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I am by no expert on this by any means. I did just have a new roof put on which required redecking the house. We went with the R barrier backed plywood plus ridge vents, I also installed R-30 bats in the roof and R-13 in the walls. We had smoke damage from a kitchen fire, all the sheet rock was out when I put in the insullation....anyways it maybe a combo of all the above installed , but the house is cooler during the day. Just today my wife commented on it being cooler when we were working on the floors.

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Old 05-31-2011, 11:17 AM  
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Quote:
Originally Posted by saltbranch View Post
I am by no expert on this by any means. I did just have a new roof put on which required redecking the house. We went with the R barrier backed plywood plus ridge vents, I also installed R-30 bats in the roof and R-13 in the walls. We had smoke damage from a kitchen fire, all the sheet rock was out when I put in the insullation....anyways it maybe a combo of all the above installed , but the house is cooler during the day. Just today my wife commented on it being cooler when we were working on the floors.
see, there is the issue,

you had ALLLL of that insulation done at once, so its impossible to tell if just the R-B backed plywood helped or not.

if you went from the original insulation, to R-B backed plywood and it made the difference, that would be more of what im trying to find out.
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Old 05-31-2011, 04:54 PM  
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Radiant Barrier Testimonials from actual customers

It make for interesting reading.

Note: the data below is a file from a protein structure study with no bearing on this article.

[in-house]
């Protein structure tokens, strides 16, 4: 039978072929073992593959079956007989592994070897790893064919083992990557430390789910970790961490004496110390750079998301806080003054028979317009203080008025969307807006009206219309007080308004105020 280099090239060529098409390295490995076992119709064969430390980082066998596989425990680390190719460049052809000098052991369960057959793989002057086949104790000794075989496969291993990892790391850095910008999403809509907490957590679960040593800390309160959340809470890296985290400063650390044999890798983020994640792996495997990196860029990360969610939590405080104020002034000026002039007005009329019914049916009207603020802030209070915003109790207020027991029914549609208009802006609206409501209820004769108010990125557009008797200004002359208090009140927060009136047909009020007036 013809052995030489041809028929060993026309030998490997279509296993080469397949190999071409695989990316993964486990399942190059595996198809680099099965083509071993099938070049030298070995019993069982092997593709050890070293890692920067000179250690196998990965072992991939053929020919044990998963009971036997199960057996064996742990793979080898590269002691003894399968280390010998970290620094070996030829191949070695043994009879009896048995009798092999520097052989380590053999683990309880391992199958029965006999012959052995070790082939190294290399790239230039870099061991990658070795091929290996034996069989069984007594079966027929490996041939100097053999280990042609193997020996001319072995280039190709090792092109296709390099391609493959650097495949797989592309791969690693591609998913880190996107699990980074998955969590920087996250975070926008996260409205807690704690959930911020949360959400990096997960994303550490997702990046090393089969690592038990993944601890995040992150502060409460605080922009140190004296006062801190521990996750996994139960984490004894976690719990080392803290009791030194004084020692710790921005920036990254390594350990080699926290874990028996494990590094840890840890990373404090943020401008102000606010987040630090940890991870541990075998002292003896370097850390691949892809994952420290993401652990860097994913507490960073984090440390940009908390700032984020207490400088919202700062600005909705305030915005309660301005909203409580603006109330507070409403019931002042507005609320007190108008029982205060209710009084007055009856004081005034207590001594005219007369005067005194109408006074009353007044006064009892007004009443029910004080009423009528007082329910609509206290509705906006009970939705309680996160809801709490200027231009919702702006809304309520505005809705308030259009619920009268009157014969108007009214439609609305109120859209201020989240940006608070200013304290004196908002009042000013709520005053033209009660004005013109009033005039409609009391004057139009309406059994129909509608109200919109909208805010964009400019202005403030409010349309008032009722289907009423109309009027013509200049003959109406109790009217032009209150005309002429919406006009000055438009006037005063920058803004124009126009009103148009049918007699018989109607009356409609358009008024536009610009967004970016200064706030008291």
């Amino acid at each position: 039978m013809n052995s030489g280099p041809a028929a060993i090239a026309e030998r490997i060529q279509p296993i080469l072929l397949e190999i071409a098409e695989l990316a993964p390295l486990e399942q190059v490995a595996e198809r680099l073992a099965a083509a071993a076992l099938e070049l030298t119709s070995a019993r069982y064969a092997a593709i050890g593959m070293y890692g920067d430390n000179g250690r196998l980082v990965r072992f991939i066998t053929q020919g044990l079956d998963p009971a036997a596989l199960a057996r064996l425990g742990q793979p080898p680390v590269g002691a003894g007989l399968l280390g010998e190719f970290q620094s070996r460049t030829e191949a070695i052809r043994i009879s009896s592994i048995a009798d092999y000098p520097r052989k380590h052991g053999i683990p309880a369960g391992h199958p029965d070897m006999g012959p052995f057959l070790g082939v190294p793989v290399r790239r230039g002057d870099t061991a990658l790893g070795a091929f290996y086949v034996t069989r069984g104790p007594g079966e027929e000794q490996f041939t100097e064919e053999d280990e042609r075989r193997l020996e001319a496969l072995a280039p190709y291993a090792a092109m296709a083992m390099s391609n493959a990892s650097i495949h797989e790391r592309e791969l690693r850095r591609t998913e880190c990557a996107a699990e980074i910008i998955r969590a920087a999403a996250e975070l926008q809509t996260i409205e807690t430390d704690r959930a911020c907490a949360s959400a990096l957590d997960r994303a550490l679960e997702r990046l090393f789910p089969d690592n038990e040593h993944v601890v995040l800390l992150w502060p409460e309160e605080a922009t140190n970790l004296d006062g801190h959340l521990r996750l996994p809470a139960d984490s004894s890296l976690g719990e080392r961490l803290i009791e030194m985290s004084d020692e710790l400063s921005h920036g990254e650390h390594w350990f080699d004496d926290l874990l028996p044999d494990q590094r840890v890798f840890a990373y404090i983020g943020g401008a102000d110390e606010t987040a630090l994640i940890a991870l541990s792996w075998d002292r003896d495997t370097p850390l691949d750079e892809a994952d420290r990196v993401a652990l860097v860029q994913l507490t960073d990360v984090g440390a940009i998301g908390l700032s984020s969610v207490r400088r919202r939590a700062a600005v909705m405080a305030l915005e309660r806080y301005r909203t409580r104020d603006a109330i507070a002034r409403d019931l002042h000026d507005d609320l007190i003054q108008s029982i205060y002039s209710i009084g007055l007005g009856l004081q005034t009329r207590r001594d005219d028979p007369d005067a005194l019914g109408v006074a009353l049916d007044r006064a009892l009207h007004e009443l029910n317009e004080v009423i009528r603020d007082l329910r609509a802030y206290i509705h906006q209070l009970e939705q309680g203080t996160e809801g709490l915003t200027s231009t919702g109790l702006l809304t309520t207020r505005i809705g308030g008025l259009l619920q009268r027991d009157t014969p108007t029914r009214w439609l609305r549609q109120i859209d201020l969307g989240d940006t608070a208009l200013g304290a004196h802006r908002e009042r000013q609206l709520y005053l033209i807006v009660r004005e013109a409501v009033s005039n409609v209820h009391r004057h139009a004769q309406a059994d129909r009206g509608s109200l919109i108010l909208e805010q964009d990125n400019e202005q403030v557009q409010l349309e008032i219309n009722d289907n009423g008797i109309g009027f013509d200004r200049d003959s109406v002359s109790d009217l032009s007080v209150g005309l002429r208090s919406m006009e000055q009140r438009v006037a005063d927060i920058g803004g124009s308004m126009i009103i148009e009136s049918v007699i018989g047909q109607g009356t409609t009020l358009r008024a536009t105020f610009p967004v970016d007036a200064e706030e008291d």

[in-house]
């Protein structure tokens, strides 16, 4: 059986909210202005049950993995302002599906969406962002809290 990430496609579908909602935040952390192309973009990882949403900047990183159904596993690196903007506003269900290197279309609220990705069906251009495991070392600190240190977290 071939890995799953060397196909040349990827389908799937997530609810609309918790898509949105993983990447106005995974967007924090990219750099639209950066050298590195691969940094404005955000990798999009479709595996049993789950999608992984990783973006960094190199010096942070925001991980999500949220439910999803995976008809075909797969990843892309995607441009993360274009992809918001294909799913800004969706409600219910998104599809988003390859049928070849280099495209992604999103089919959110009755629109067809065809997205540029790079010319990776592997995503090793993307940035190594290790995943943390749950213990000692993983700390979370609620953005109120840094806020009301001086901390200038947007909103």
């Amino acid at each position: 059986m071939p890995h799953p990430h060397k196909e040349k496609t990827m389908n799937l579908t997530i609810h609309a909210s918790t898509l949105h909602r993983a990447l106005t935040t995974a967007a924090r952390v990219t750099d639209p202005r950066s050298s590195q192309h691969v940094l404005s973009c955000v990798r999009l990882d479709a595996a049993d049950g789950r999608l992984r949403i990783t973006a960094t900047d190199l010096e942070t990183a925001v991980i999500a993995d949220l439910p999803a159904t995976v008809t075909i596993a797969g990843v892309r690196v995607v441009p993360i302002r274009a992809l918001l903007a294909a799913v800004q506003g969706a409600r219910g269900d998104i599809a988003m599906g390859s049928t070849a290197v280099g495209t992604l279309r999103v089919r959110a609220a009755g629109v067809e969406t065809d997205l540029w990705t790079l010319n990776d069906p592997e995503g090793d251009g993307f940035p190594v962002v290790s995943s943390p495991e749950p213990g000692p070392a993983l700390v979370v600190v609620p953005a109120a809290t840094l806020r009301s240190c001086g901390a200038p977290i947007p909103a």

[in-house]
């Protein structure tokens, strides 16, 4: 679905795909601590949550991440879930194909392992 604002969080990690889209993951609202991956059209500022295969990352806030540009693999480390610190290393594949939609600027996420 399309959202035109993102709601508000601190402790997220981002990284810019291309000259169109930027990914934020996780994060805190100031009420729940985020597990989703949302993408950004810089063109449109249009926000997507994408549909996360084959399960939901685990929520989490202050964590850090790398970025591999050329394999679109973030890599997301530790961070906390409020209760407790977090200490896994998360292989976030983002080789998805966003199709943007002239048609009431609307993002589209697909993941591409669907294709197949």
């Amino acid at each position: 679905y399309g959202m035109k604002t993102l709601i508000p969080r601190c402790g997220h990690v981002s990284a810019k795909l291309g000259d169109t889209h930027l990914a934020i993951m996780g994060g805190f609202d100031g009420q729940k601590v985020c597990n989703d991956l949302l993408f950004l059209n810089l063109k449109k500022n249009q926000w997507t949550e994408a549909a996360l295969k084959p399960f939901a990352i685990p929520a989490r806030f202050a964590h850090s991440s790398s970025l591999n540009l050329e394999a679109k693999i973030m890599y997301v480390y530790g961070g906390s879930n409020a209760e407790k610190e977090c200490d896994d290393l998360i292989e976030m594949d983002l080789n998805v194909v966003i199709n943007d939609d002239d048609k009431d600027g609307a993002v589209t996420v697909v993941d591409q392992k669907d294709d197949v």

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Old 06-09-2011, 09:24 AM  
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I live in New Orleans and I am a contractor. After hurrican Katrina most of the houses were completly gutted. No insulation, no sheetrock walls, no windows, no cielings just rafters, joists and stud walls with an intact roof. There was an idendical house next door except it had a foil heat barrier stapled to the roof rafters. The carpenters and I took our lunch breaks over in that house because it was much cooler than the house we were working in. In the house that I worked on, you could feel the radiant energy hitting you through the roof. The sun heated the roof which heated the underlayment which raidated on me 12ft below. I could feel it and it was HOT! That has convinced me that, a foil heat barrier helps greatly.

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Old 06-09-2011, 12:42 PM  
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I have found a pretty affordible source for radiant barrier material, so im going to pick up about 2000 sq ft, and do that prior to the insulation, so i wont be rolling around in 12" of cellulose

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Old 06-09-2011, 05:34 PM  
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So you will be able to tell us how it works. Take the temp up there before and after on a simular day.